The Advocacy of Faith

By Anna Vogt

This week’s guest blog is written by Anna Vogt of Dawson City — she claims she is the only MCC worker from the Yukon!  Anna is currently serving in Colombia with MCC’s Seed program and she blogs regularly at the llama diaries.  In her reflections, she juxtaposes her own ideas about advocacy with the very different ideas expressed by the Colombian women with whom she lives and works. How do you respond to her musings on the advocacy of prayer and fasting? 

Advocacy is the focus of the month! What is it, how does it work and who does it are all questions that we Seeders are wrestling through after our big trip to Honduras, Mexico and Guatemala, and of course, our present work in Colombia. Here’s a reflection of working with the church:

I supposedly work with the social organization of the local church in Mampuján. It’s been an up-hill battle for me, as I wrestle with cultural assumptions and too many church services where I feel like an outsider. It’s all just so different from the advocacy-focused, socially-engaged, progressive Mennonite church I attended in Langley!

Colombian women prayHowever, many church members in Mampujan, the majority women, also firmly believe that they are engaged in advocacy. Through praying and fasting, they consistently emphasize that they are changing their world for the better. I have had countless conversations with people who describe the positive changes they have seen because of their actions: husbands have become converted, thus improving family life, vital rain has fallen to provide water for crops, healings have taken place, and perhaps most dramatically of all, no one was killed during their displacement. The arrival of reparations is attributed to both the hard work of the community leaders and the faithful actions of the church as they sacrificed food for the good of the community in many fasting services.

In a world and a political climate where displaced people have very little obvious power, along with the historical marginalization of Afro-Colombian communities, these women are changing the world in the only way they see possible. The physical world seems to have little need for them, but they control what happens in the spiritual. People who the rest of the world views as powerless view themselves with dynamite in their hands. A personal God who is ready to intervene at the cry of his people is a powerful drawing card for this type of advocacy, when there is no easy access to other avenues of power. Their actions recognize the injustice in which they live and the way they advocate for change is also an implicit recognition of those injustices and marginalization. Many times, it is just as effective to dedicate time to prayer and fasting than to write a letter to the editor or to President Santos.

Prayer empowers women and also provides a community space where they talk about their problems. They visit each other and pray for sick members of the community, providing comfort and company to those in need. One woman told me the story of when she told her husband he was no longer allowed to verbally abuse her because she was a “precious jewel to the Lord.” Through her relationship with the church, she found the strength to advocate for herself in a harmful situation.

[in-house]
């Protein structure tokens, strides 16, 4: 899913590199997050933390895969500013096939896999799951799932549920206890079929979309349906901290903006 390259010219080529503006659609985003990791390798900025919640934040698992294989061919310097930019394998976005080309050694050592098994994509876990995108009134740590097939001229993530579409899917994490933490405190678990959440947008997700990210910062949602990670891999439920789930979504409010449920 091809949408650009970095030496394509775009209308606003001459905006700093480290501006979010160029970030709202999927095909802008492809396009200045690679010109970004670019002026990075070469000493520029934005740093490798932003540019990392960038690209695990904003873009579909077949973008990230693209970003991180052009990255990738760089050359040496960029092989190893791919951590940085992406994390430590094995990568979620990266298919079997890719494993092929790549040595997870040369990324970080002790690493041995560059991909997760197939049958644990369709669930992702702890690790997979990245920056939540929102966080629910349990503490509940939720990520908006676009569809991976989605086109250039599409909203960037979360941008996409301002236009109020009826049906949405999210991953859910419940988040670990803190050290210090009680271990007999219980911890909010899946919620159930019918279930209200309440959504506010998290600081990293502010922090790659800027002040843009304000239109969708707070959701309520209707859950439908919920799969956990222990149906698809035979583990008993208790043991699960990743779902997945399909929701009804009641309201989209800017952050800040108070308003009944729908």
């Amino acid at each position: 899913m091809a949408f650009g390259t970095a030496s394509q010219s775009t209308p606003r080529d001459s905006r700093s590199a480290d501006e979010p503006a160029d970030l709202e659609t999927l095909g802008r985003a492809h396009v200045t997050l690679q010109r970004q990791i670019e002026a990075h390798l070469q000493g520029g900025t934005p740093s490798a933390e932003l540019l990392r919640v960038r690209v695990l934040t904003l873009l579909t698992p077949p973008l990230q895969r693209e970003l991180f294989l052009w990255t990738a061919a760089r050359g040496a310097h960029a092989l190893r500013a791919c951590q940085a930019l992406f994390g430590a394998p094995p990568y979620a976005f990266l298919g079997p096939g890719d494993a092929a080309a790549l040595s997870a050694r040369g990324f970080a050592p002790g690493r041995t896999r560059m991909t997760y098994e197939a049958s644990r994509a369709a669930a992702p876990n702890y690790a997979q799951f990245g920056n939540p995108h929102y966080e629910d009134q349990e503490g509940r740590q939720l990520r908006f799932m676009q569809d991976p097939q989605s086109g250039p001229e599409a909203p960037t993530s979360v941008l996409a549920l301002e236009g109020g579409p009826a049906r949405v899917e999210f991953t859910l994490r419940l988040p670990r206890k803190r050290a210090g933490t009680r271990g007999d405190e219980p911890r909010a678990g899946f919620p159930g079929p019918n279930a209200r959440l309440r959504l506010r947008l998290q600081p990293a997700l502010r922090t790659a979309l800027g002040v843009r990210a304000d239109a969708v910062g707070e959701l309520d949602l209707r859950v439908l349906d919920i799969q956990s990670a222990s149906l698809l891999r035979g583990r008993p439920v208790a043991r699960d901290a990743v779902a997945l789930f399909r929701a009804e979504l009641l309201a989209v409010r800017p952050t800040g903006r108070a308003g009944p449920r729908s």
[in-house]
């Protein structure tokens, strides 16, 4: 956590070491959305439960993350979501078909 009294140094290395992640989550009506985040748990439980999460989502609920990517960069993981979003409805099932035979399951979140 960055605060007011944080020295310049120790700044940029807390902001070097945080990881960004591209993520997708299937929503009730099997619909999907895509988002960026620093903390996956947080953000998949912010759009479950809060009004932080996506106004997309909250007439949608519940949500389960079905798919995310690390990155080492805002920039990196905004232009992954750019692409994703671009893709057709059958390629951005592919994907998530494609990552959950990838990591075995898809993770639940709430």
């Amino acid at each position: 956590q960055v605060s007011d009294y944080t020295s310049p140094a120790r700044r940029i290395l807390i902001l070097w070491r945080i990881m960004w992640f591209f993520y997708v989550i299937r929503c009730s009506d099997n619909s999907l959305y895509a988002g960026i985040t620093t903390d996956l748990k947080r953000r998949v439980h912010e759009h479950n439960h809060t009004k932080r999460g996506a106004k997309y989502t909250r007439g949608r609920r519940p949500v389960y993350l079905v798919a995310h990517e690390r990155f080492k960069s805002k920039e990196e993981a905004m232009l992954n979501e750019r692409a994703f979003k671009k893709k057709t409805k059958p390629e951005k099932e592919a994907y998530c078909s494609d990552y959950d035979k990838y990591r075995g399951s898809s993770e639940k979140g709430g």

Enter Anna. Fresh from university and eager to change the world. Ready to bang the church over the head with the gospel of social change and direct action. Straight from meetings with Members of Parliament and protests in Canada and confidant in her ability (and therefore the ability of everyone) to access traditional political power. Eager to tell people to stop fasting and to start walking, to stop praying for change and come to meetings about income generating projects with the real possibility to change their lives.

But, it is not that easy, is it? When I tell people that what they are doing is not enough and does not actually work make a difference, I face the risk of taking away their empowerment and the skill set that they have developed to deal with their unique situations. If I don’t try to understand what they are doing and why, my temporary presence can be harmful, not helpful. They understand the way their world works a lot better than I do.

Does this mean I don’t do anything? No, I don’t think so- I am also a valid person with valid ideas. But it does mean that I need to think a lot more about what I do engage in and what my assumptions are, based on where I come from, especially before I try to engage a world I don’t really understand. I still do not enjoy going to church very much and, like any other institution, the church also has a negative side and impact on the community. However, I’m learning to listen and to understand before I judge and before I act.

More on advocacy to come!

3 Thoughts

  1. I lived and worked with the church in Brazil in the ’90s. It was only after I got past my own pride and judgmentalism and began participating wholeheartedly in the local expressions of piety that I was able to make a meaningful contribution. When the people saw that I appreciated their “way’s of advocacy” they also became interested in mine. We were able to organize peace conferences after that!

  2. Thanks! Some irony here (perhaps) is that I live in Canada and yet I feel especially drawn to prayer, and even these days to the idea of fasting. That’s not to say that I don’t feel very strongly about direct action too, but it would feel foreign for me to participate in direct action without the contemplative and prayerful side of “action” as well.

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